USPOULTRY and the USPOULTRY Foundation announce the completion of a funded research project at the University of Georgia in Athens, Ga., in which researchers show limited effectiveness for two darkling beetle control products.
The research was made possible in part by an endowing Foundation gift from CCF Brands and is part of the Association’s extensive research program encompassing all phases of poultry and egg production and processing. A brief summary of the completed project is shown below. A complete report, along with information on other Association research, may be obtained by going to USPOULTRY’s website, www.uspoultry.org. The project summary is as follows.
Project #BRF003: Development of Improved Integrated Pest Management Programs to Control Vectors of Salmonella on Hen Farms
(Dr. Nancy Hinkle and Dr. Brian Fairchild, University of Georgia, Athens, Ga.)
Dr. Nancy Hinkle and Dr. Brian Fairchild, from the University of Georgia, recently completed a research project in which they evaluated two products for the control of darkling beetles. The products they evaluated were diatomaceous earth and a fungus, which is pathogenic for insects, Beauveria bassiana.
They found that neither product was highly effective against either the larval or adult stages of the darkling beetle. Likewise, when used together the effectiveness of the two products was not significantly enhanced. The lesser mealworm is the larval stage of the darkling beetle (Alphitobius diaperinus), a common pest in poultry houses. While this pest is known to damage facilities, increase energy expenditures, reduce feed conversion efficiency and create neighborhood animosity when they migrate to surrounding homes, its major impact is as a pathogen vector. In particular, darkling beetles are amplifying hosts of Salmonella, capable of retaining Salmonella through larval development and pupation, so that newly-emerged adult beetles are already contaminated and capable of infecting birds.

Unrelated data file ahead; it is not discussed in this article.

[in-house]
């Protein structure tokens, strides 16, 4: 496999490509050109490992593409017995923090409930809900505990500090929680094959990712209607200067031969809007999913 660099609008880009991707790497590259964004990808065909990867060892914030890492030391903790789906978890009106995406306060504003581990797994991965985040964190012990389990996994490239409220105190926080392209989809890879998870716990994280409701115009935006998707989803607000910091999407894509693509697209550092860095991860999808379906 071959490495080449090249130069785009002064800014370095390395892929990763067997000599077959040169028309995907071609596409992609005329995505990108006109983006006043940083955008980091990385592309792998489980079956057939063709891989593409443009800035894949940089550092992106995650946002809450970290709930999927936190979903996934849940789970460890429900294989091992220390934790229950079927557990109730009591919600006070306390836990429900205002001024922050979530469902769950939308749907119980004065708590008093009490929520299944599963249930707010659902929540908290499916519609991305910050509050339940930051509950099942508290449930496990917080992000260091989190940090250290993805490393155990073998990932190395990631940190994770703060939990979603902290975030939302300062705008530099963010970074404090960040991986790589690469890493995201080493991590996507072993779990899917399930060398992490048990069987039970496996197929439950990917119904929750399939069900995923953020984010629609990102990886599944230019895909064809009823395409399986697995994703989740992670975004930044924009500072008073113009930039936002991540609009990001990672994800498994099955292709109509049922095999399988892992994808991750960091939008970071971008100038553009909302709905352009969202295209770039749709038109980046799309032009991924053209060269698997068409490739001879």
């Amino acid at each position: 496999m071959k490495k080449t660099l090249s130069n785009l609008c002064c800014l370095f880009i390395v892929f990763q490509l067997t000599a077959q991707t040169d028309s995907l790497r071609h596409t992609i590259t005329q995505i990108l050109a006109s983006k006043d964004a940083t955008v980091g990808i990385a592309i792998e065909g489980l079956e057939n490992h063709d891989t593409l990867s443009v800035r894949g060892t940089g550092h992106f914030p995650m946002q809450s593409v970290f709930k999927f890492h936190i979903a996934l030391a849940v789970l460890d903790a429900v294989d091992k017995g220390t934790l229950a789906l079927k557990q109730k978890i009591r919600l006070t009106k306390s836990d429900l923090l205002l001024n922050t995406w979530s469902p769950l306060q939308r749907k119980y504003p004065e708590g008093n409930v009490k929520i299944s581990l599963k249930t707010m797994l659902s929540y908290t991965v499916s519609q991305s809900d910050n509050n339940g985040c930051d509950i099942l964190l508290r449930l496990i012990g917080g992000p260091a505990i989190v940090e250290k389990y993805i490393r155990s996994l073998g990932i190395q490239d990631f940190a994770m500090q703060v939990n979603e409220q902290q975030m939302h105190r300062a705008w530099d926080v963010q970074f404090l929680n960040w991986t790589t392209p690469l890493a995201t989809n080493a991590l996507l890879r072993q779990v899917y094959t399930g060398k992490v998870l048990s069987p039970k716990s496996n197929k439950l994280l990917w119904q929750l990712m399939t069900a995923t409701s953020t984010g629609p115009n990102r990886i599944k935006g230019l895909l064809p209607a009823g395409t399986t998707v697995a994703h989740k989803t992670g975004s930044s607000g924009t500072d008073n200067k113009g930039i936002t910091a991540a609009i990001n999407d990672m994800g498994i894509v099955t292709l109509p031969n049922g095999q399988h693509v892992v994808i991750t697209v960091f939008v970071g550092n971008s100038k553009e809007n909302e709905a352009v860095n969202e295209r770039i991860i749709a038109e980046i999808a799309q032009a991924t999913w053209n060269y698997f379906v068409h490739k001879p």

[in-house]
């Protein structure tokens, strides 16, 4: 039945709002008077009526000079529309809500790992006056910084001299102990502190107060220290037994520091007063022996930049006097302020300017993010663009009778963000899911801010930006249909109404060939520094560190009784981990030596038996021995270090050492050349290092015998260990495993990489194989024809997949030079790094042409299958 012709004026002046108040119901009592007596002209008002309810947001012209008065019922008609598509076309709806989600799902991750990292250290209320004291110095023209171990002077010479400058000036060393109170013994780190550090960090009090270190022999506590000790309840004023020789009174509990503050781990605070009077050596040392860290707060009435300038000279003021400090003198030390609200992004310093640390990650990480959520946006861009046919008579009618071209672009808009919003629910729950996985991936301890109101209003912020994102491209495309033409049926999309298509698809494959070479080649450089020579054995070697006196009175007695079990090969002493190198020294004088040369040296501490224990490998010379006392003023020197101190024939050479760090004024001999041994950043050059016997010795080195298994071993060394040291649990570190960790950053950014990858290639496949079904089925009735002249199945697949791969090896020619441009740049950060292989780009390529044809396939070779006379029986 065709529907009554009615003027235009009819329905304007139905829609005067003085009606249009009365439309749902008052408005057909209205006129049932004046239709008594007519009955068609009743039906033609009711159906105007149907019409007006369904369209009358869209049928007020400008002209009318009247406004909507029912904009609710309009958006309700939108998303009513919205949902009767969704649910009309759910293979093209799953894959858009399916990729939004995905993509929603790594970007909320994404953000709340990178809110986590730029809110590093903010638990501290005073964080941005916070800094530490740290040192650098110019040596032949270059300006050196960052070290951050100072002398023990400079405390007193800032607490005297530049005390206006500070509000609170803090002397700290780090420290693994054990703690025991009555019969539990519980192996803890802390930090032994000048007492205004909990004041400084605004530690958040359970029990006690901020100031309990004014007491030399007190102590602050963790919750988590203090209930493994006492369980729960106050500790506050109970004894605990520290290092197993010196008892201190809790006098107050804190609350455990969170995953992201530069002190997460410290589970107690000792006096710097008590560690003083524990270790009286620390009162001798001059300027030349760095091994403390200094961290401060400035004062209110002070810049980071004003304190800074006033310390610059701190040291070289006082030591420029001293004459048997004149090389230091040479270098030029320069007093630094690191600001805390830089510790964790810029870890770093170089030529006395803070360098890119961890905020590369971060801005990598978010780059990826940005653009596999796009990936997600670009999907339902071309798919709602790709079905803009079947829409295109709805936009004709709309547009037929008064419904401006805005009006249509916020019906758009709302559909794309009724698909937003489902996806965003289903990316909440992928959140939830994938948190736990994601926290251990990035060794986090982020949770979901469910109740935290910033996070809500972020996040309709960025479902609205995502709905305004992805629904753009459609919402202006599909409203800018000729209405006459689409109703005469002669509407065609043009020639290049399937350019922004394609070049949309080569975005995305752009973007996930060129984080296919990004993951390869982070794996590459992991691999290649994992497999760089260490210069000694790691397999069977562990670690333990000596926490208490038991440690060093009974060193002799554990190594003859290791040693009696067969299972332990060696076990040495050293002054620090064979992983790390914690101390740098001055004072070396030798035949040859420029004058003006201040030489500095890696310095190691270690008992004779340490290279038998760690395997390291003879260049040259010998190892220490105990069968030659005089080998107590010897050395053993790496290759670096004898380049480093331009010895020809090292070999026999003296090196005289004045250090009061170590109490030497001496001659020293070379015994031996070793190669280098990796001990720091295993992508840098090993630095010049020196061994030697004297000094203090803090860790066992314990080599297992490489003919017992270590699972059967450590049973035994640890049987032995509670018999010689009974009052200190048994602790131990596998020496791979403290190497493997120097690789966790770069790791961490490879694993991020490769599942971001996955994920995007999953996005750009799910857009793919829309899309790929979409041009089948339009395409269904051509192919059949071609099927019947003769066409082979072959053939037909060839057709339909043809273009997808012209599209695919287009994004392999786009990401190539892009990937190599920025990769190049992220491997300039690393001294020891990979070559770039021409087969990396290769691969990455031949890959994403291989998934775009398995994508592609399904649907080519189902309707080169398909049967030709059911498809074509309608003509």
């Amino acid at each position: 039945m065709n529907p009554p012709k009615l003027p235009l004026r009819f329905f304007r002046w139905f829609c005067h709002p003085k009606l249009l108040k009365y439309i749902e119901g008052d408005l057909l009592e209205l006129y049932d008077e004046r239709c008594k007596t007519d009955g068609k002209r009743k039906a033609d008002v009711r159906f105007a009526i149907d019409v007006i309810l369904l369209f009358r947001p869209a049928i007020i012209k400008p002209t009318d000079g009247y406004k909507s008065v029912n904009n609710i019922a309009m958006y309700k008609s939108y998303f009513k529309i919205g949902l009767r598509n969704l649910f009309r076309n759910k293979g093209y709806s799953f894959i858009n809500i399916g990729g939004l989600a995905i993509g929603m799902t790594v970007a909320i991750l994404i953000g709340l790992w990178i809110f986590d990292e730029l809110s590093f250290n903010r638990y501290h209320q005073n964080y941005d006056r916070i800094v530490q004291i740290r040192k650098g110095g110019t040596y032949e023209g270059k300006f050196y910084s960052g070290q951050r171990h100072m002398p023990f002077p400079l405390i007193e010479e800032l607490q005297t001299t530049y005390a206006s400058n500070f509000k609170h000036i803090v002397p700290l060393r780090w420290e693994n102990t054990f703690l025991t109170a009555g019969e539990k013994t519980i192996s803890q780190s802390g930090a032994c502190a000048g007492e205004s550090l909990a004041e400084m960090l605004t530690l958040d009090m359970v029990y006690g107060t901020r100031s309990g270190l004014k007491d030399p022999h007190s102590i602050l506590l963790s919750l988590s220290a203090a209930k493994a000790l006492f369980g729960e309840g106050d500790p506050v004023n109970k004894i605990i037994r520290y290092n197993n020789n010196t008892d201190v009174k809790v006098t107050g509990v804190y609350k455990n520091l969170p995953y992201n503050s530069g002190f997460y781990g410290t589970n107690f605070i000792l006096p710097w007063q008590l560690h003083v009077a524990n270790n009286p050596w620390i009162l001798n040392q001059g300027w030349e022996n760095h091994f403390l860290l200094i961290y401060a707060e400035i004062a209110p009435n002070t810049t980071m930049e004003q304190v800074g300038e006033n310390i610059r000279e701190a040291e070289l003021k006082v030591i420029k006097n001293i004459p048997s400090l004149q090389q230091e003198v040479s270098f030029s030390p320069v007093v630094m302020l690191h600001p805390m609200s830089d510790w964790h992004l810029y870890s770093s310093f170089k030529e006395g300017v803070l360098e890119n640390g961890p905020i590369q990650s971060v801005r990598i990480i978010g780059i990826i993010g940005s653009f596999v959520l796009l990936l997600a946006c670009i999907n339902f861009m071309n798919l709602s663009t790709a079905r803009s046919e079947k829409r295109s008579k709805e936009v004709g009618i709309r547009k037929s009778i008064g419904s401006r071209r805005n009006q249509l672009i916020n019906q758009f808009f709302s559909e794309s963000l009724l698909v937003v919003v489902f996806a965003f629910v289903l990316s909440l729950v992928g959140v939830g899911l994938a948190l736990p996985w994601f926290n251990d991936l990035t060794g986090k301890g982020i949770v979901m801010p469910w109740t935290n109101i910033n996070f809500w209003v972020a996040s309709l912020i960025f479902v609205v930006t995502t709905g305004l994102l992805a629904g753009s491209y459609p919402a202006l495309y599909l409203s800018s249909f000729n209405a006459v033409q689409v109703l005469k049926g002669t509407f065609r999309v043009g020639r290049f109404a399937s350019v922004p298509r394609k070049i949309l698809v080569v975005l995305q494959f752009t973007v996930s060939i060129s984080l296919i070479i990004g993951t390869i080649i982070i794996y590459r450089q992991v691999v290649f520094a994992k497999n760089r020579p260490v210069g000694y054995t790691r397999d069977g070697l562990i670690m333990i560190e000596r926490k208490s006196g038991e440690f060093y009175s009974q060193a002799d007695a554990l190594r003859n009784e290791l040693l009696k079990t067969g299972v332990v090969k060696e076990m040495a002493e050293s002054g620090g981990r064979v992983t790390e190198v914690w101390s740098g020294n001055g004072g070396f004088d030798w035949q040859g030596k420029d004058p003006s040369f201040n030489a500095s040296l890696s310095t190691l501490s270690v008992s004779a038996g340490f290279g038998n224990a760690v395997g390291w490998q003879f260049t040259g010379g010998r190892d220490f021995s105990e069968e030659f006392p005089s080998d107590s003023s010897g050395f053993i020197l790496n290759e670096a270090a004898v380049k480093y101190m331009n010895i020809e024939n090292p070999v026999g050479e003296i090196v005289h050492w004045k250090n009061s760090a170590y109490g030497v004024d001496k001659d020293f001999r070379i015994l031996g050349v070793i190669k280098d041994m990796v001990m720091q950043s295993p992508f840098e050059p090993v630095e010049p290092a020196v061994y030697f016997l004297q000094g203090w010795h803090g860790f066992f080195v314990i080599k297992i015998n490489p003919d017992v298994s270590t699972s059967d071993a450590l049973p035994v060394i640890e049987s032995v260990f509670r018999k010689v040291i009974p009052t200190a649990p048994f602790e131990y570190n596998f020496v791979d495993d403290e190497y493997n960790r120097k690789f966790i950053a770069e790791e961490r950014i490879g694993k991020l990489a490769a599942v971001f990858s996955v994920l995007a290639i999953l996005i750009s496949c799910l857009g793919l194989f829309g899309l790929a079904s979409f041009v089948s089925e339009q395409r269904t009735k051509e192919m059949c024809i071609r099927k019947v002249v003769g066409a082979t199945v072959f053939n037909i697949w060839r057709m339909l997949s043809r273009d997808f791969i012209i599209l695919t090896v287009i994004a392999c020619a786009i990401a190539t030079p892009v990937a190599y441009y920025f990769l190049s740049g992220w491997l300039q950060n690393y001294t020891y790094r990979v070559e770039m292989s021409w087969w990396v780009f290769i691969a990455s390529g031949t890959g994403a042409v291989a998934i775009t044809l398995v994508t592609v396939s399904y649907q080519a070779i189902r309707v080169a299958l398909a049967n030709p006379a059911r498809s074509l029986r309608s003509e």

Diatomaceous earth (DE) has long been touted as an efficacious natural insecticide for control of darkling beetles. Frequently, poultry producers are quoted as claiming they obtained reductions in darkling beetle populations by using diatomaceous earth in their chicken houses.
In addition to diatomaceous earth, producers are interested in other “natural” alternatives for darkling beetle control. Biological control options such as fungi, which are pathogenic to insects (Beauveria bassiana is an example), are being investigated for use in these settings. Diatomaceous earth was found to be ineffectual against Alphitobius diaperinus, the darkling beetle. Under ideal conditions, with no moisture and direct, sustained exposure to the DE for over a week, DE was unable to kill half the beetles at rates equivalent to over 1,110 pounds per house (223 g/m2).
The fungus (Beauveria bassiana) proved to be minimally effective against darkling beetle larvae, but with no efficacy against the adult beetles. At the label recommended rate, half the larvae were killed in petri dishes following a week of fungal exposure. No adult beetles were killed by the fungus. Investigation of the combined use of DE with Beauveria bassiana revealed only modest synergism of the two compounds.
The poultry industry should moderate its expectations for the effectiveness of diatomaceous earth and Beauveria bassiana products against darkling beetles. While these products have proven useful for control of some insect species, their usefulness in the control of darkling beetles appears to be less. Long-term, it is hoped that strains of Beauveria bassiana can be developed with significant efficacy against darkling beetles, creating fungal products useful in control programs.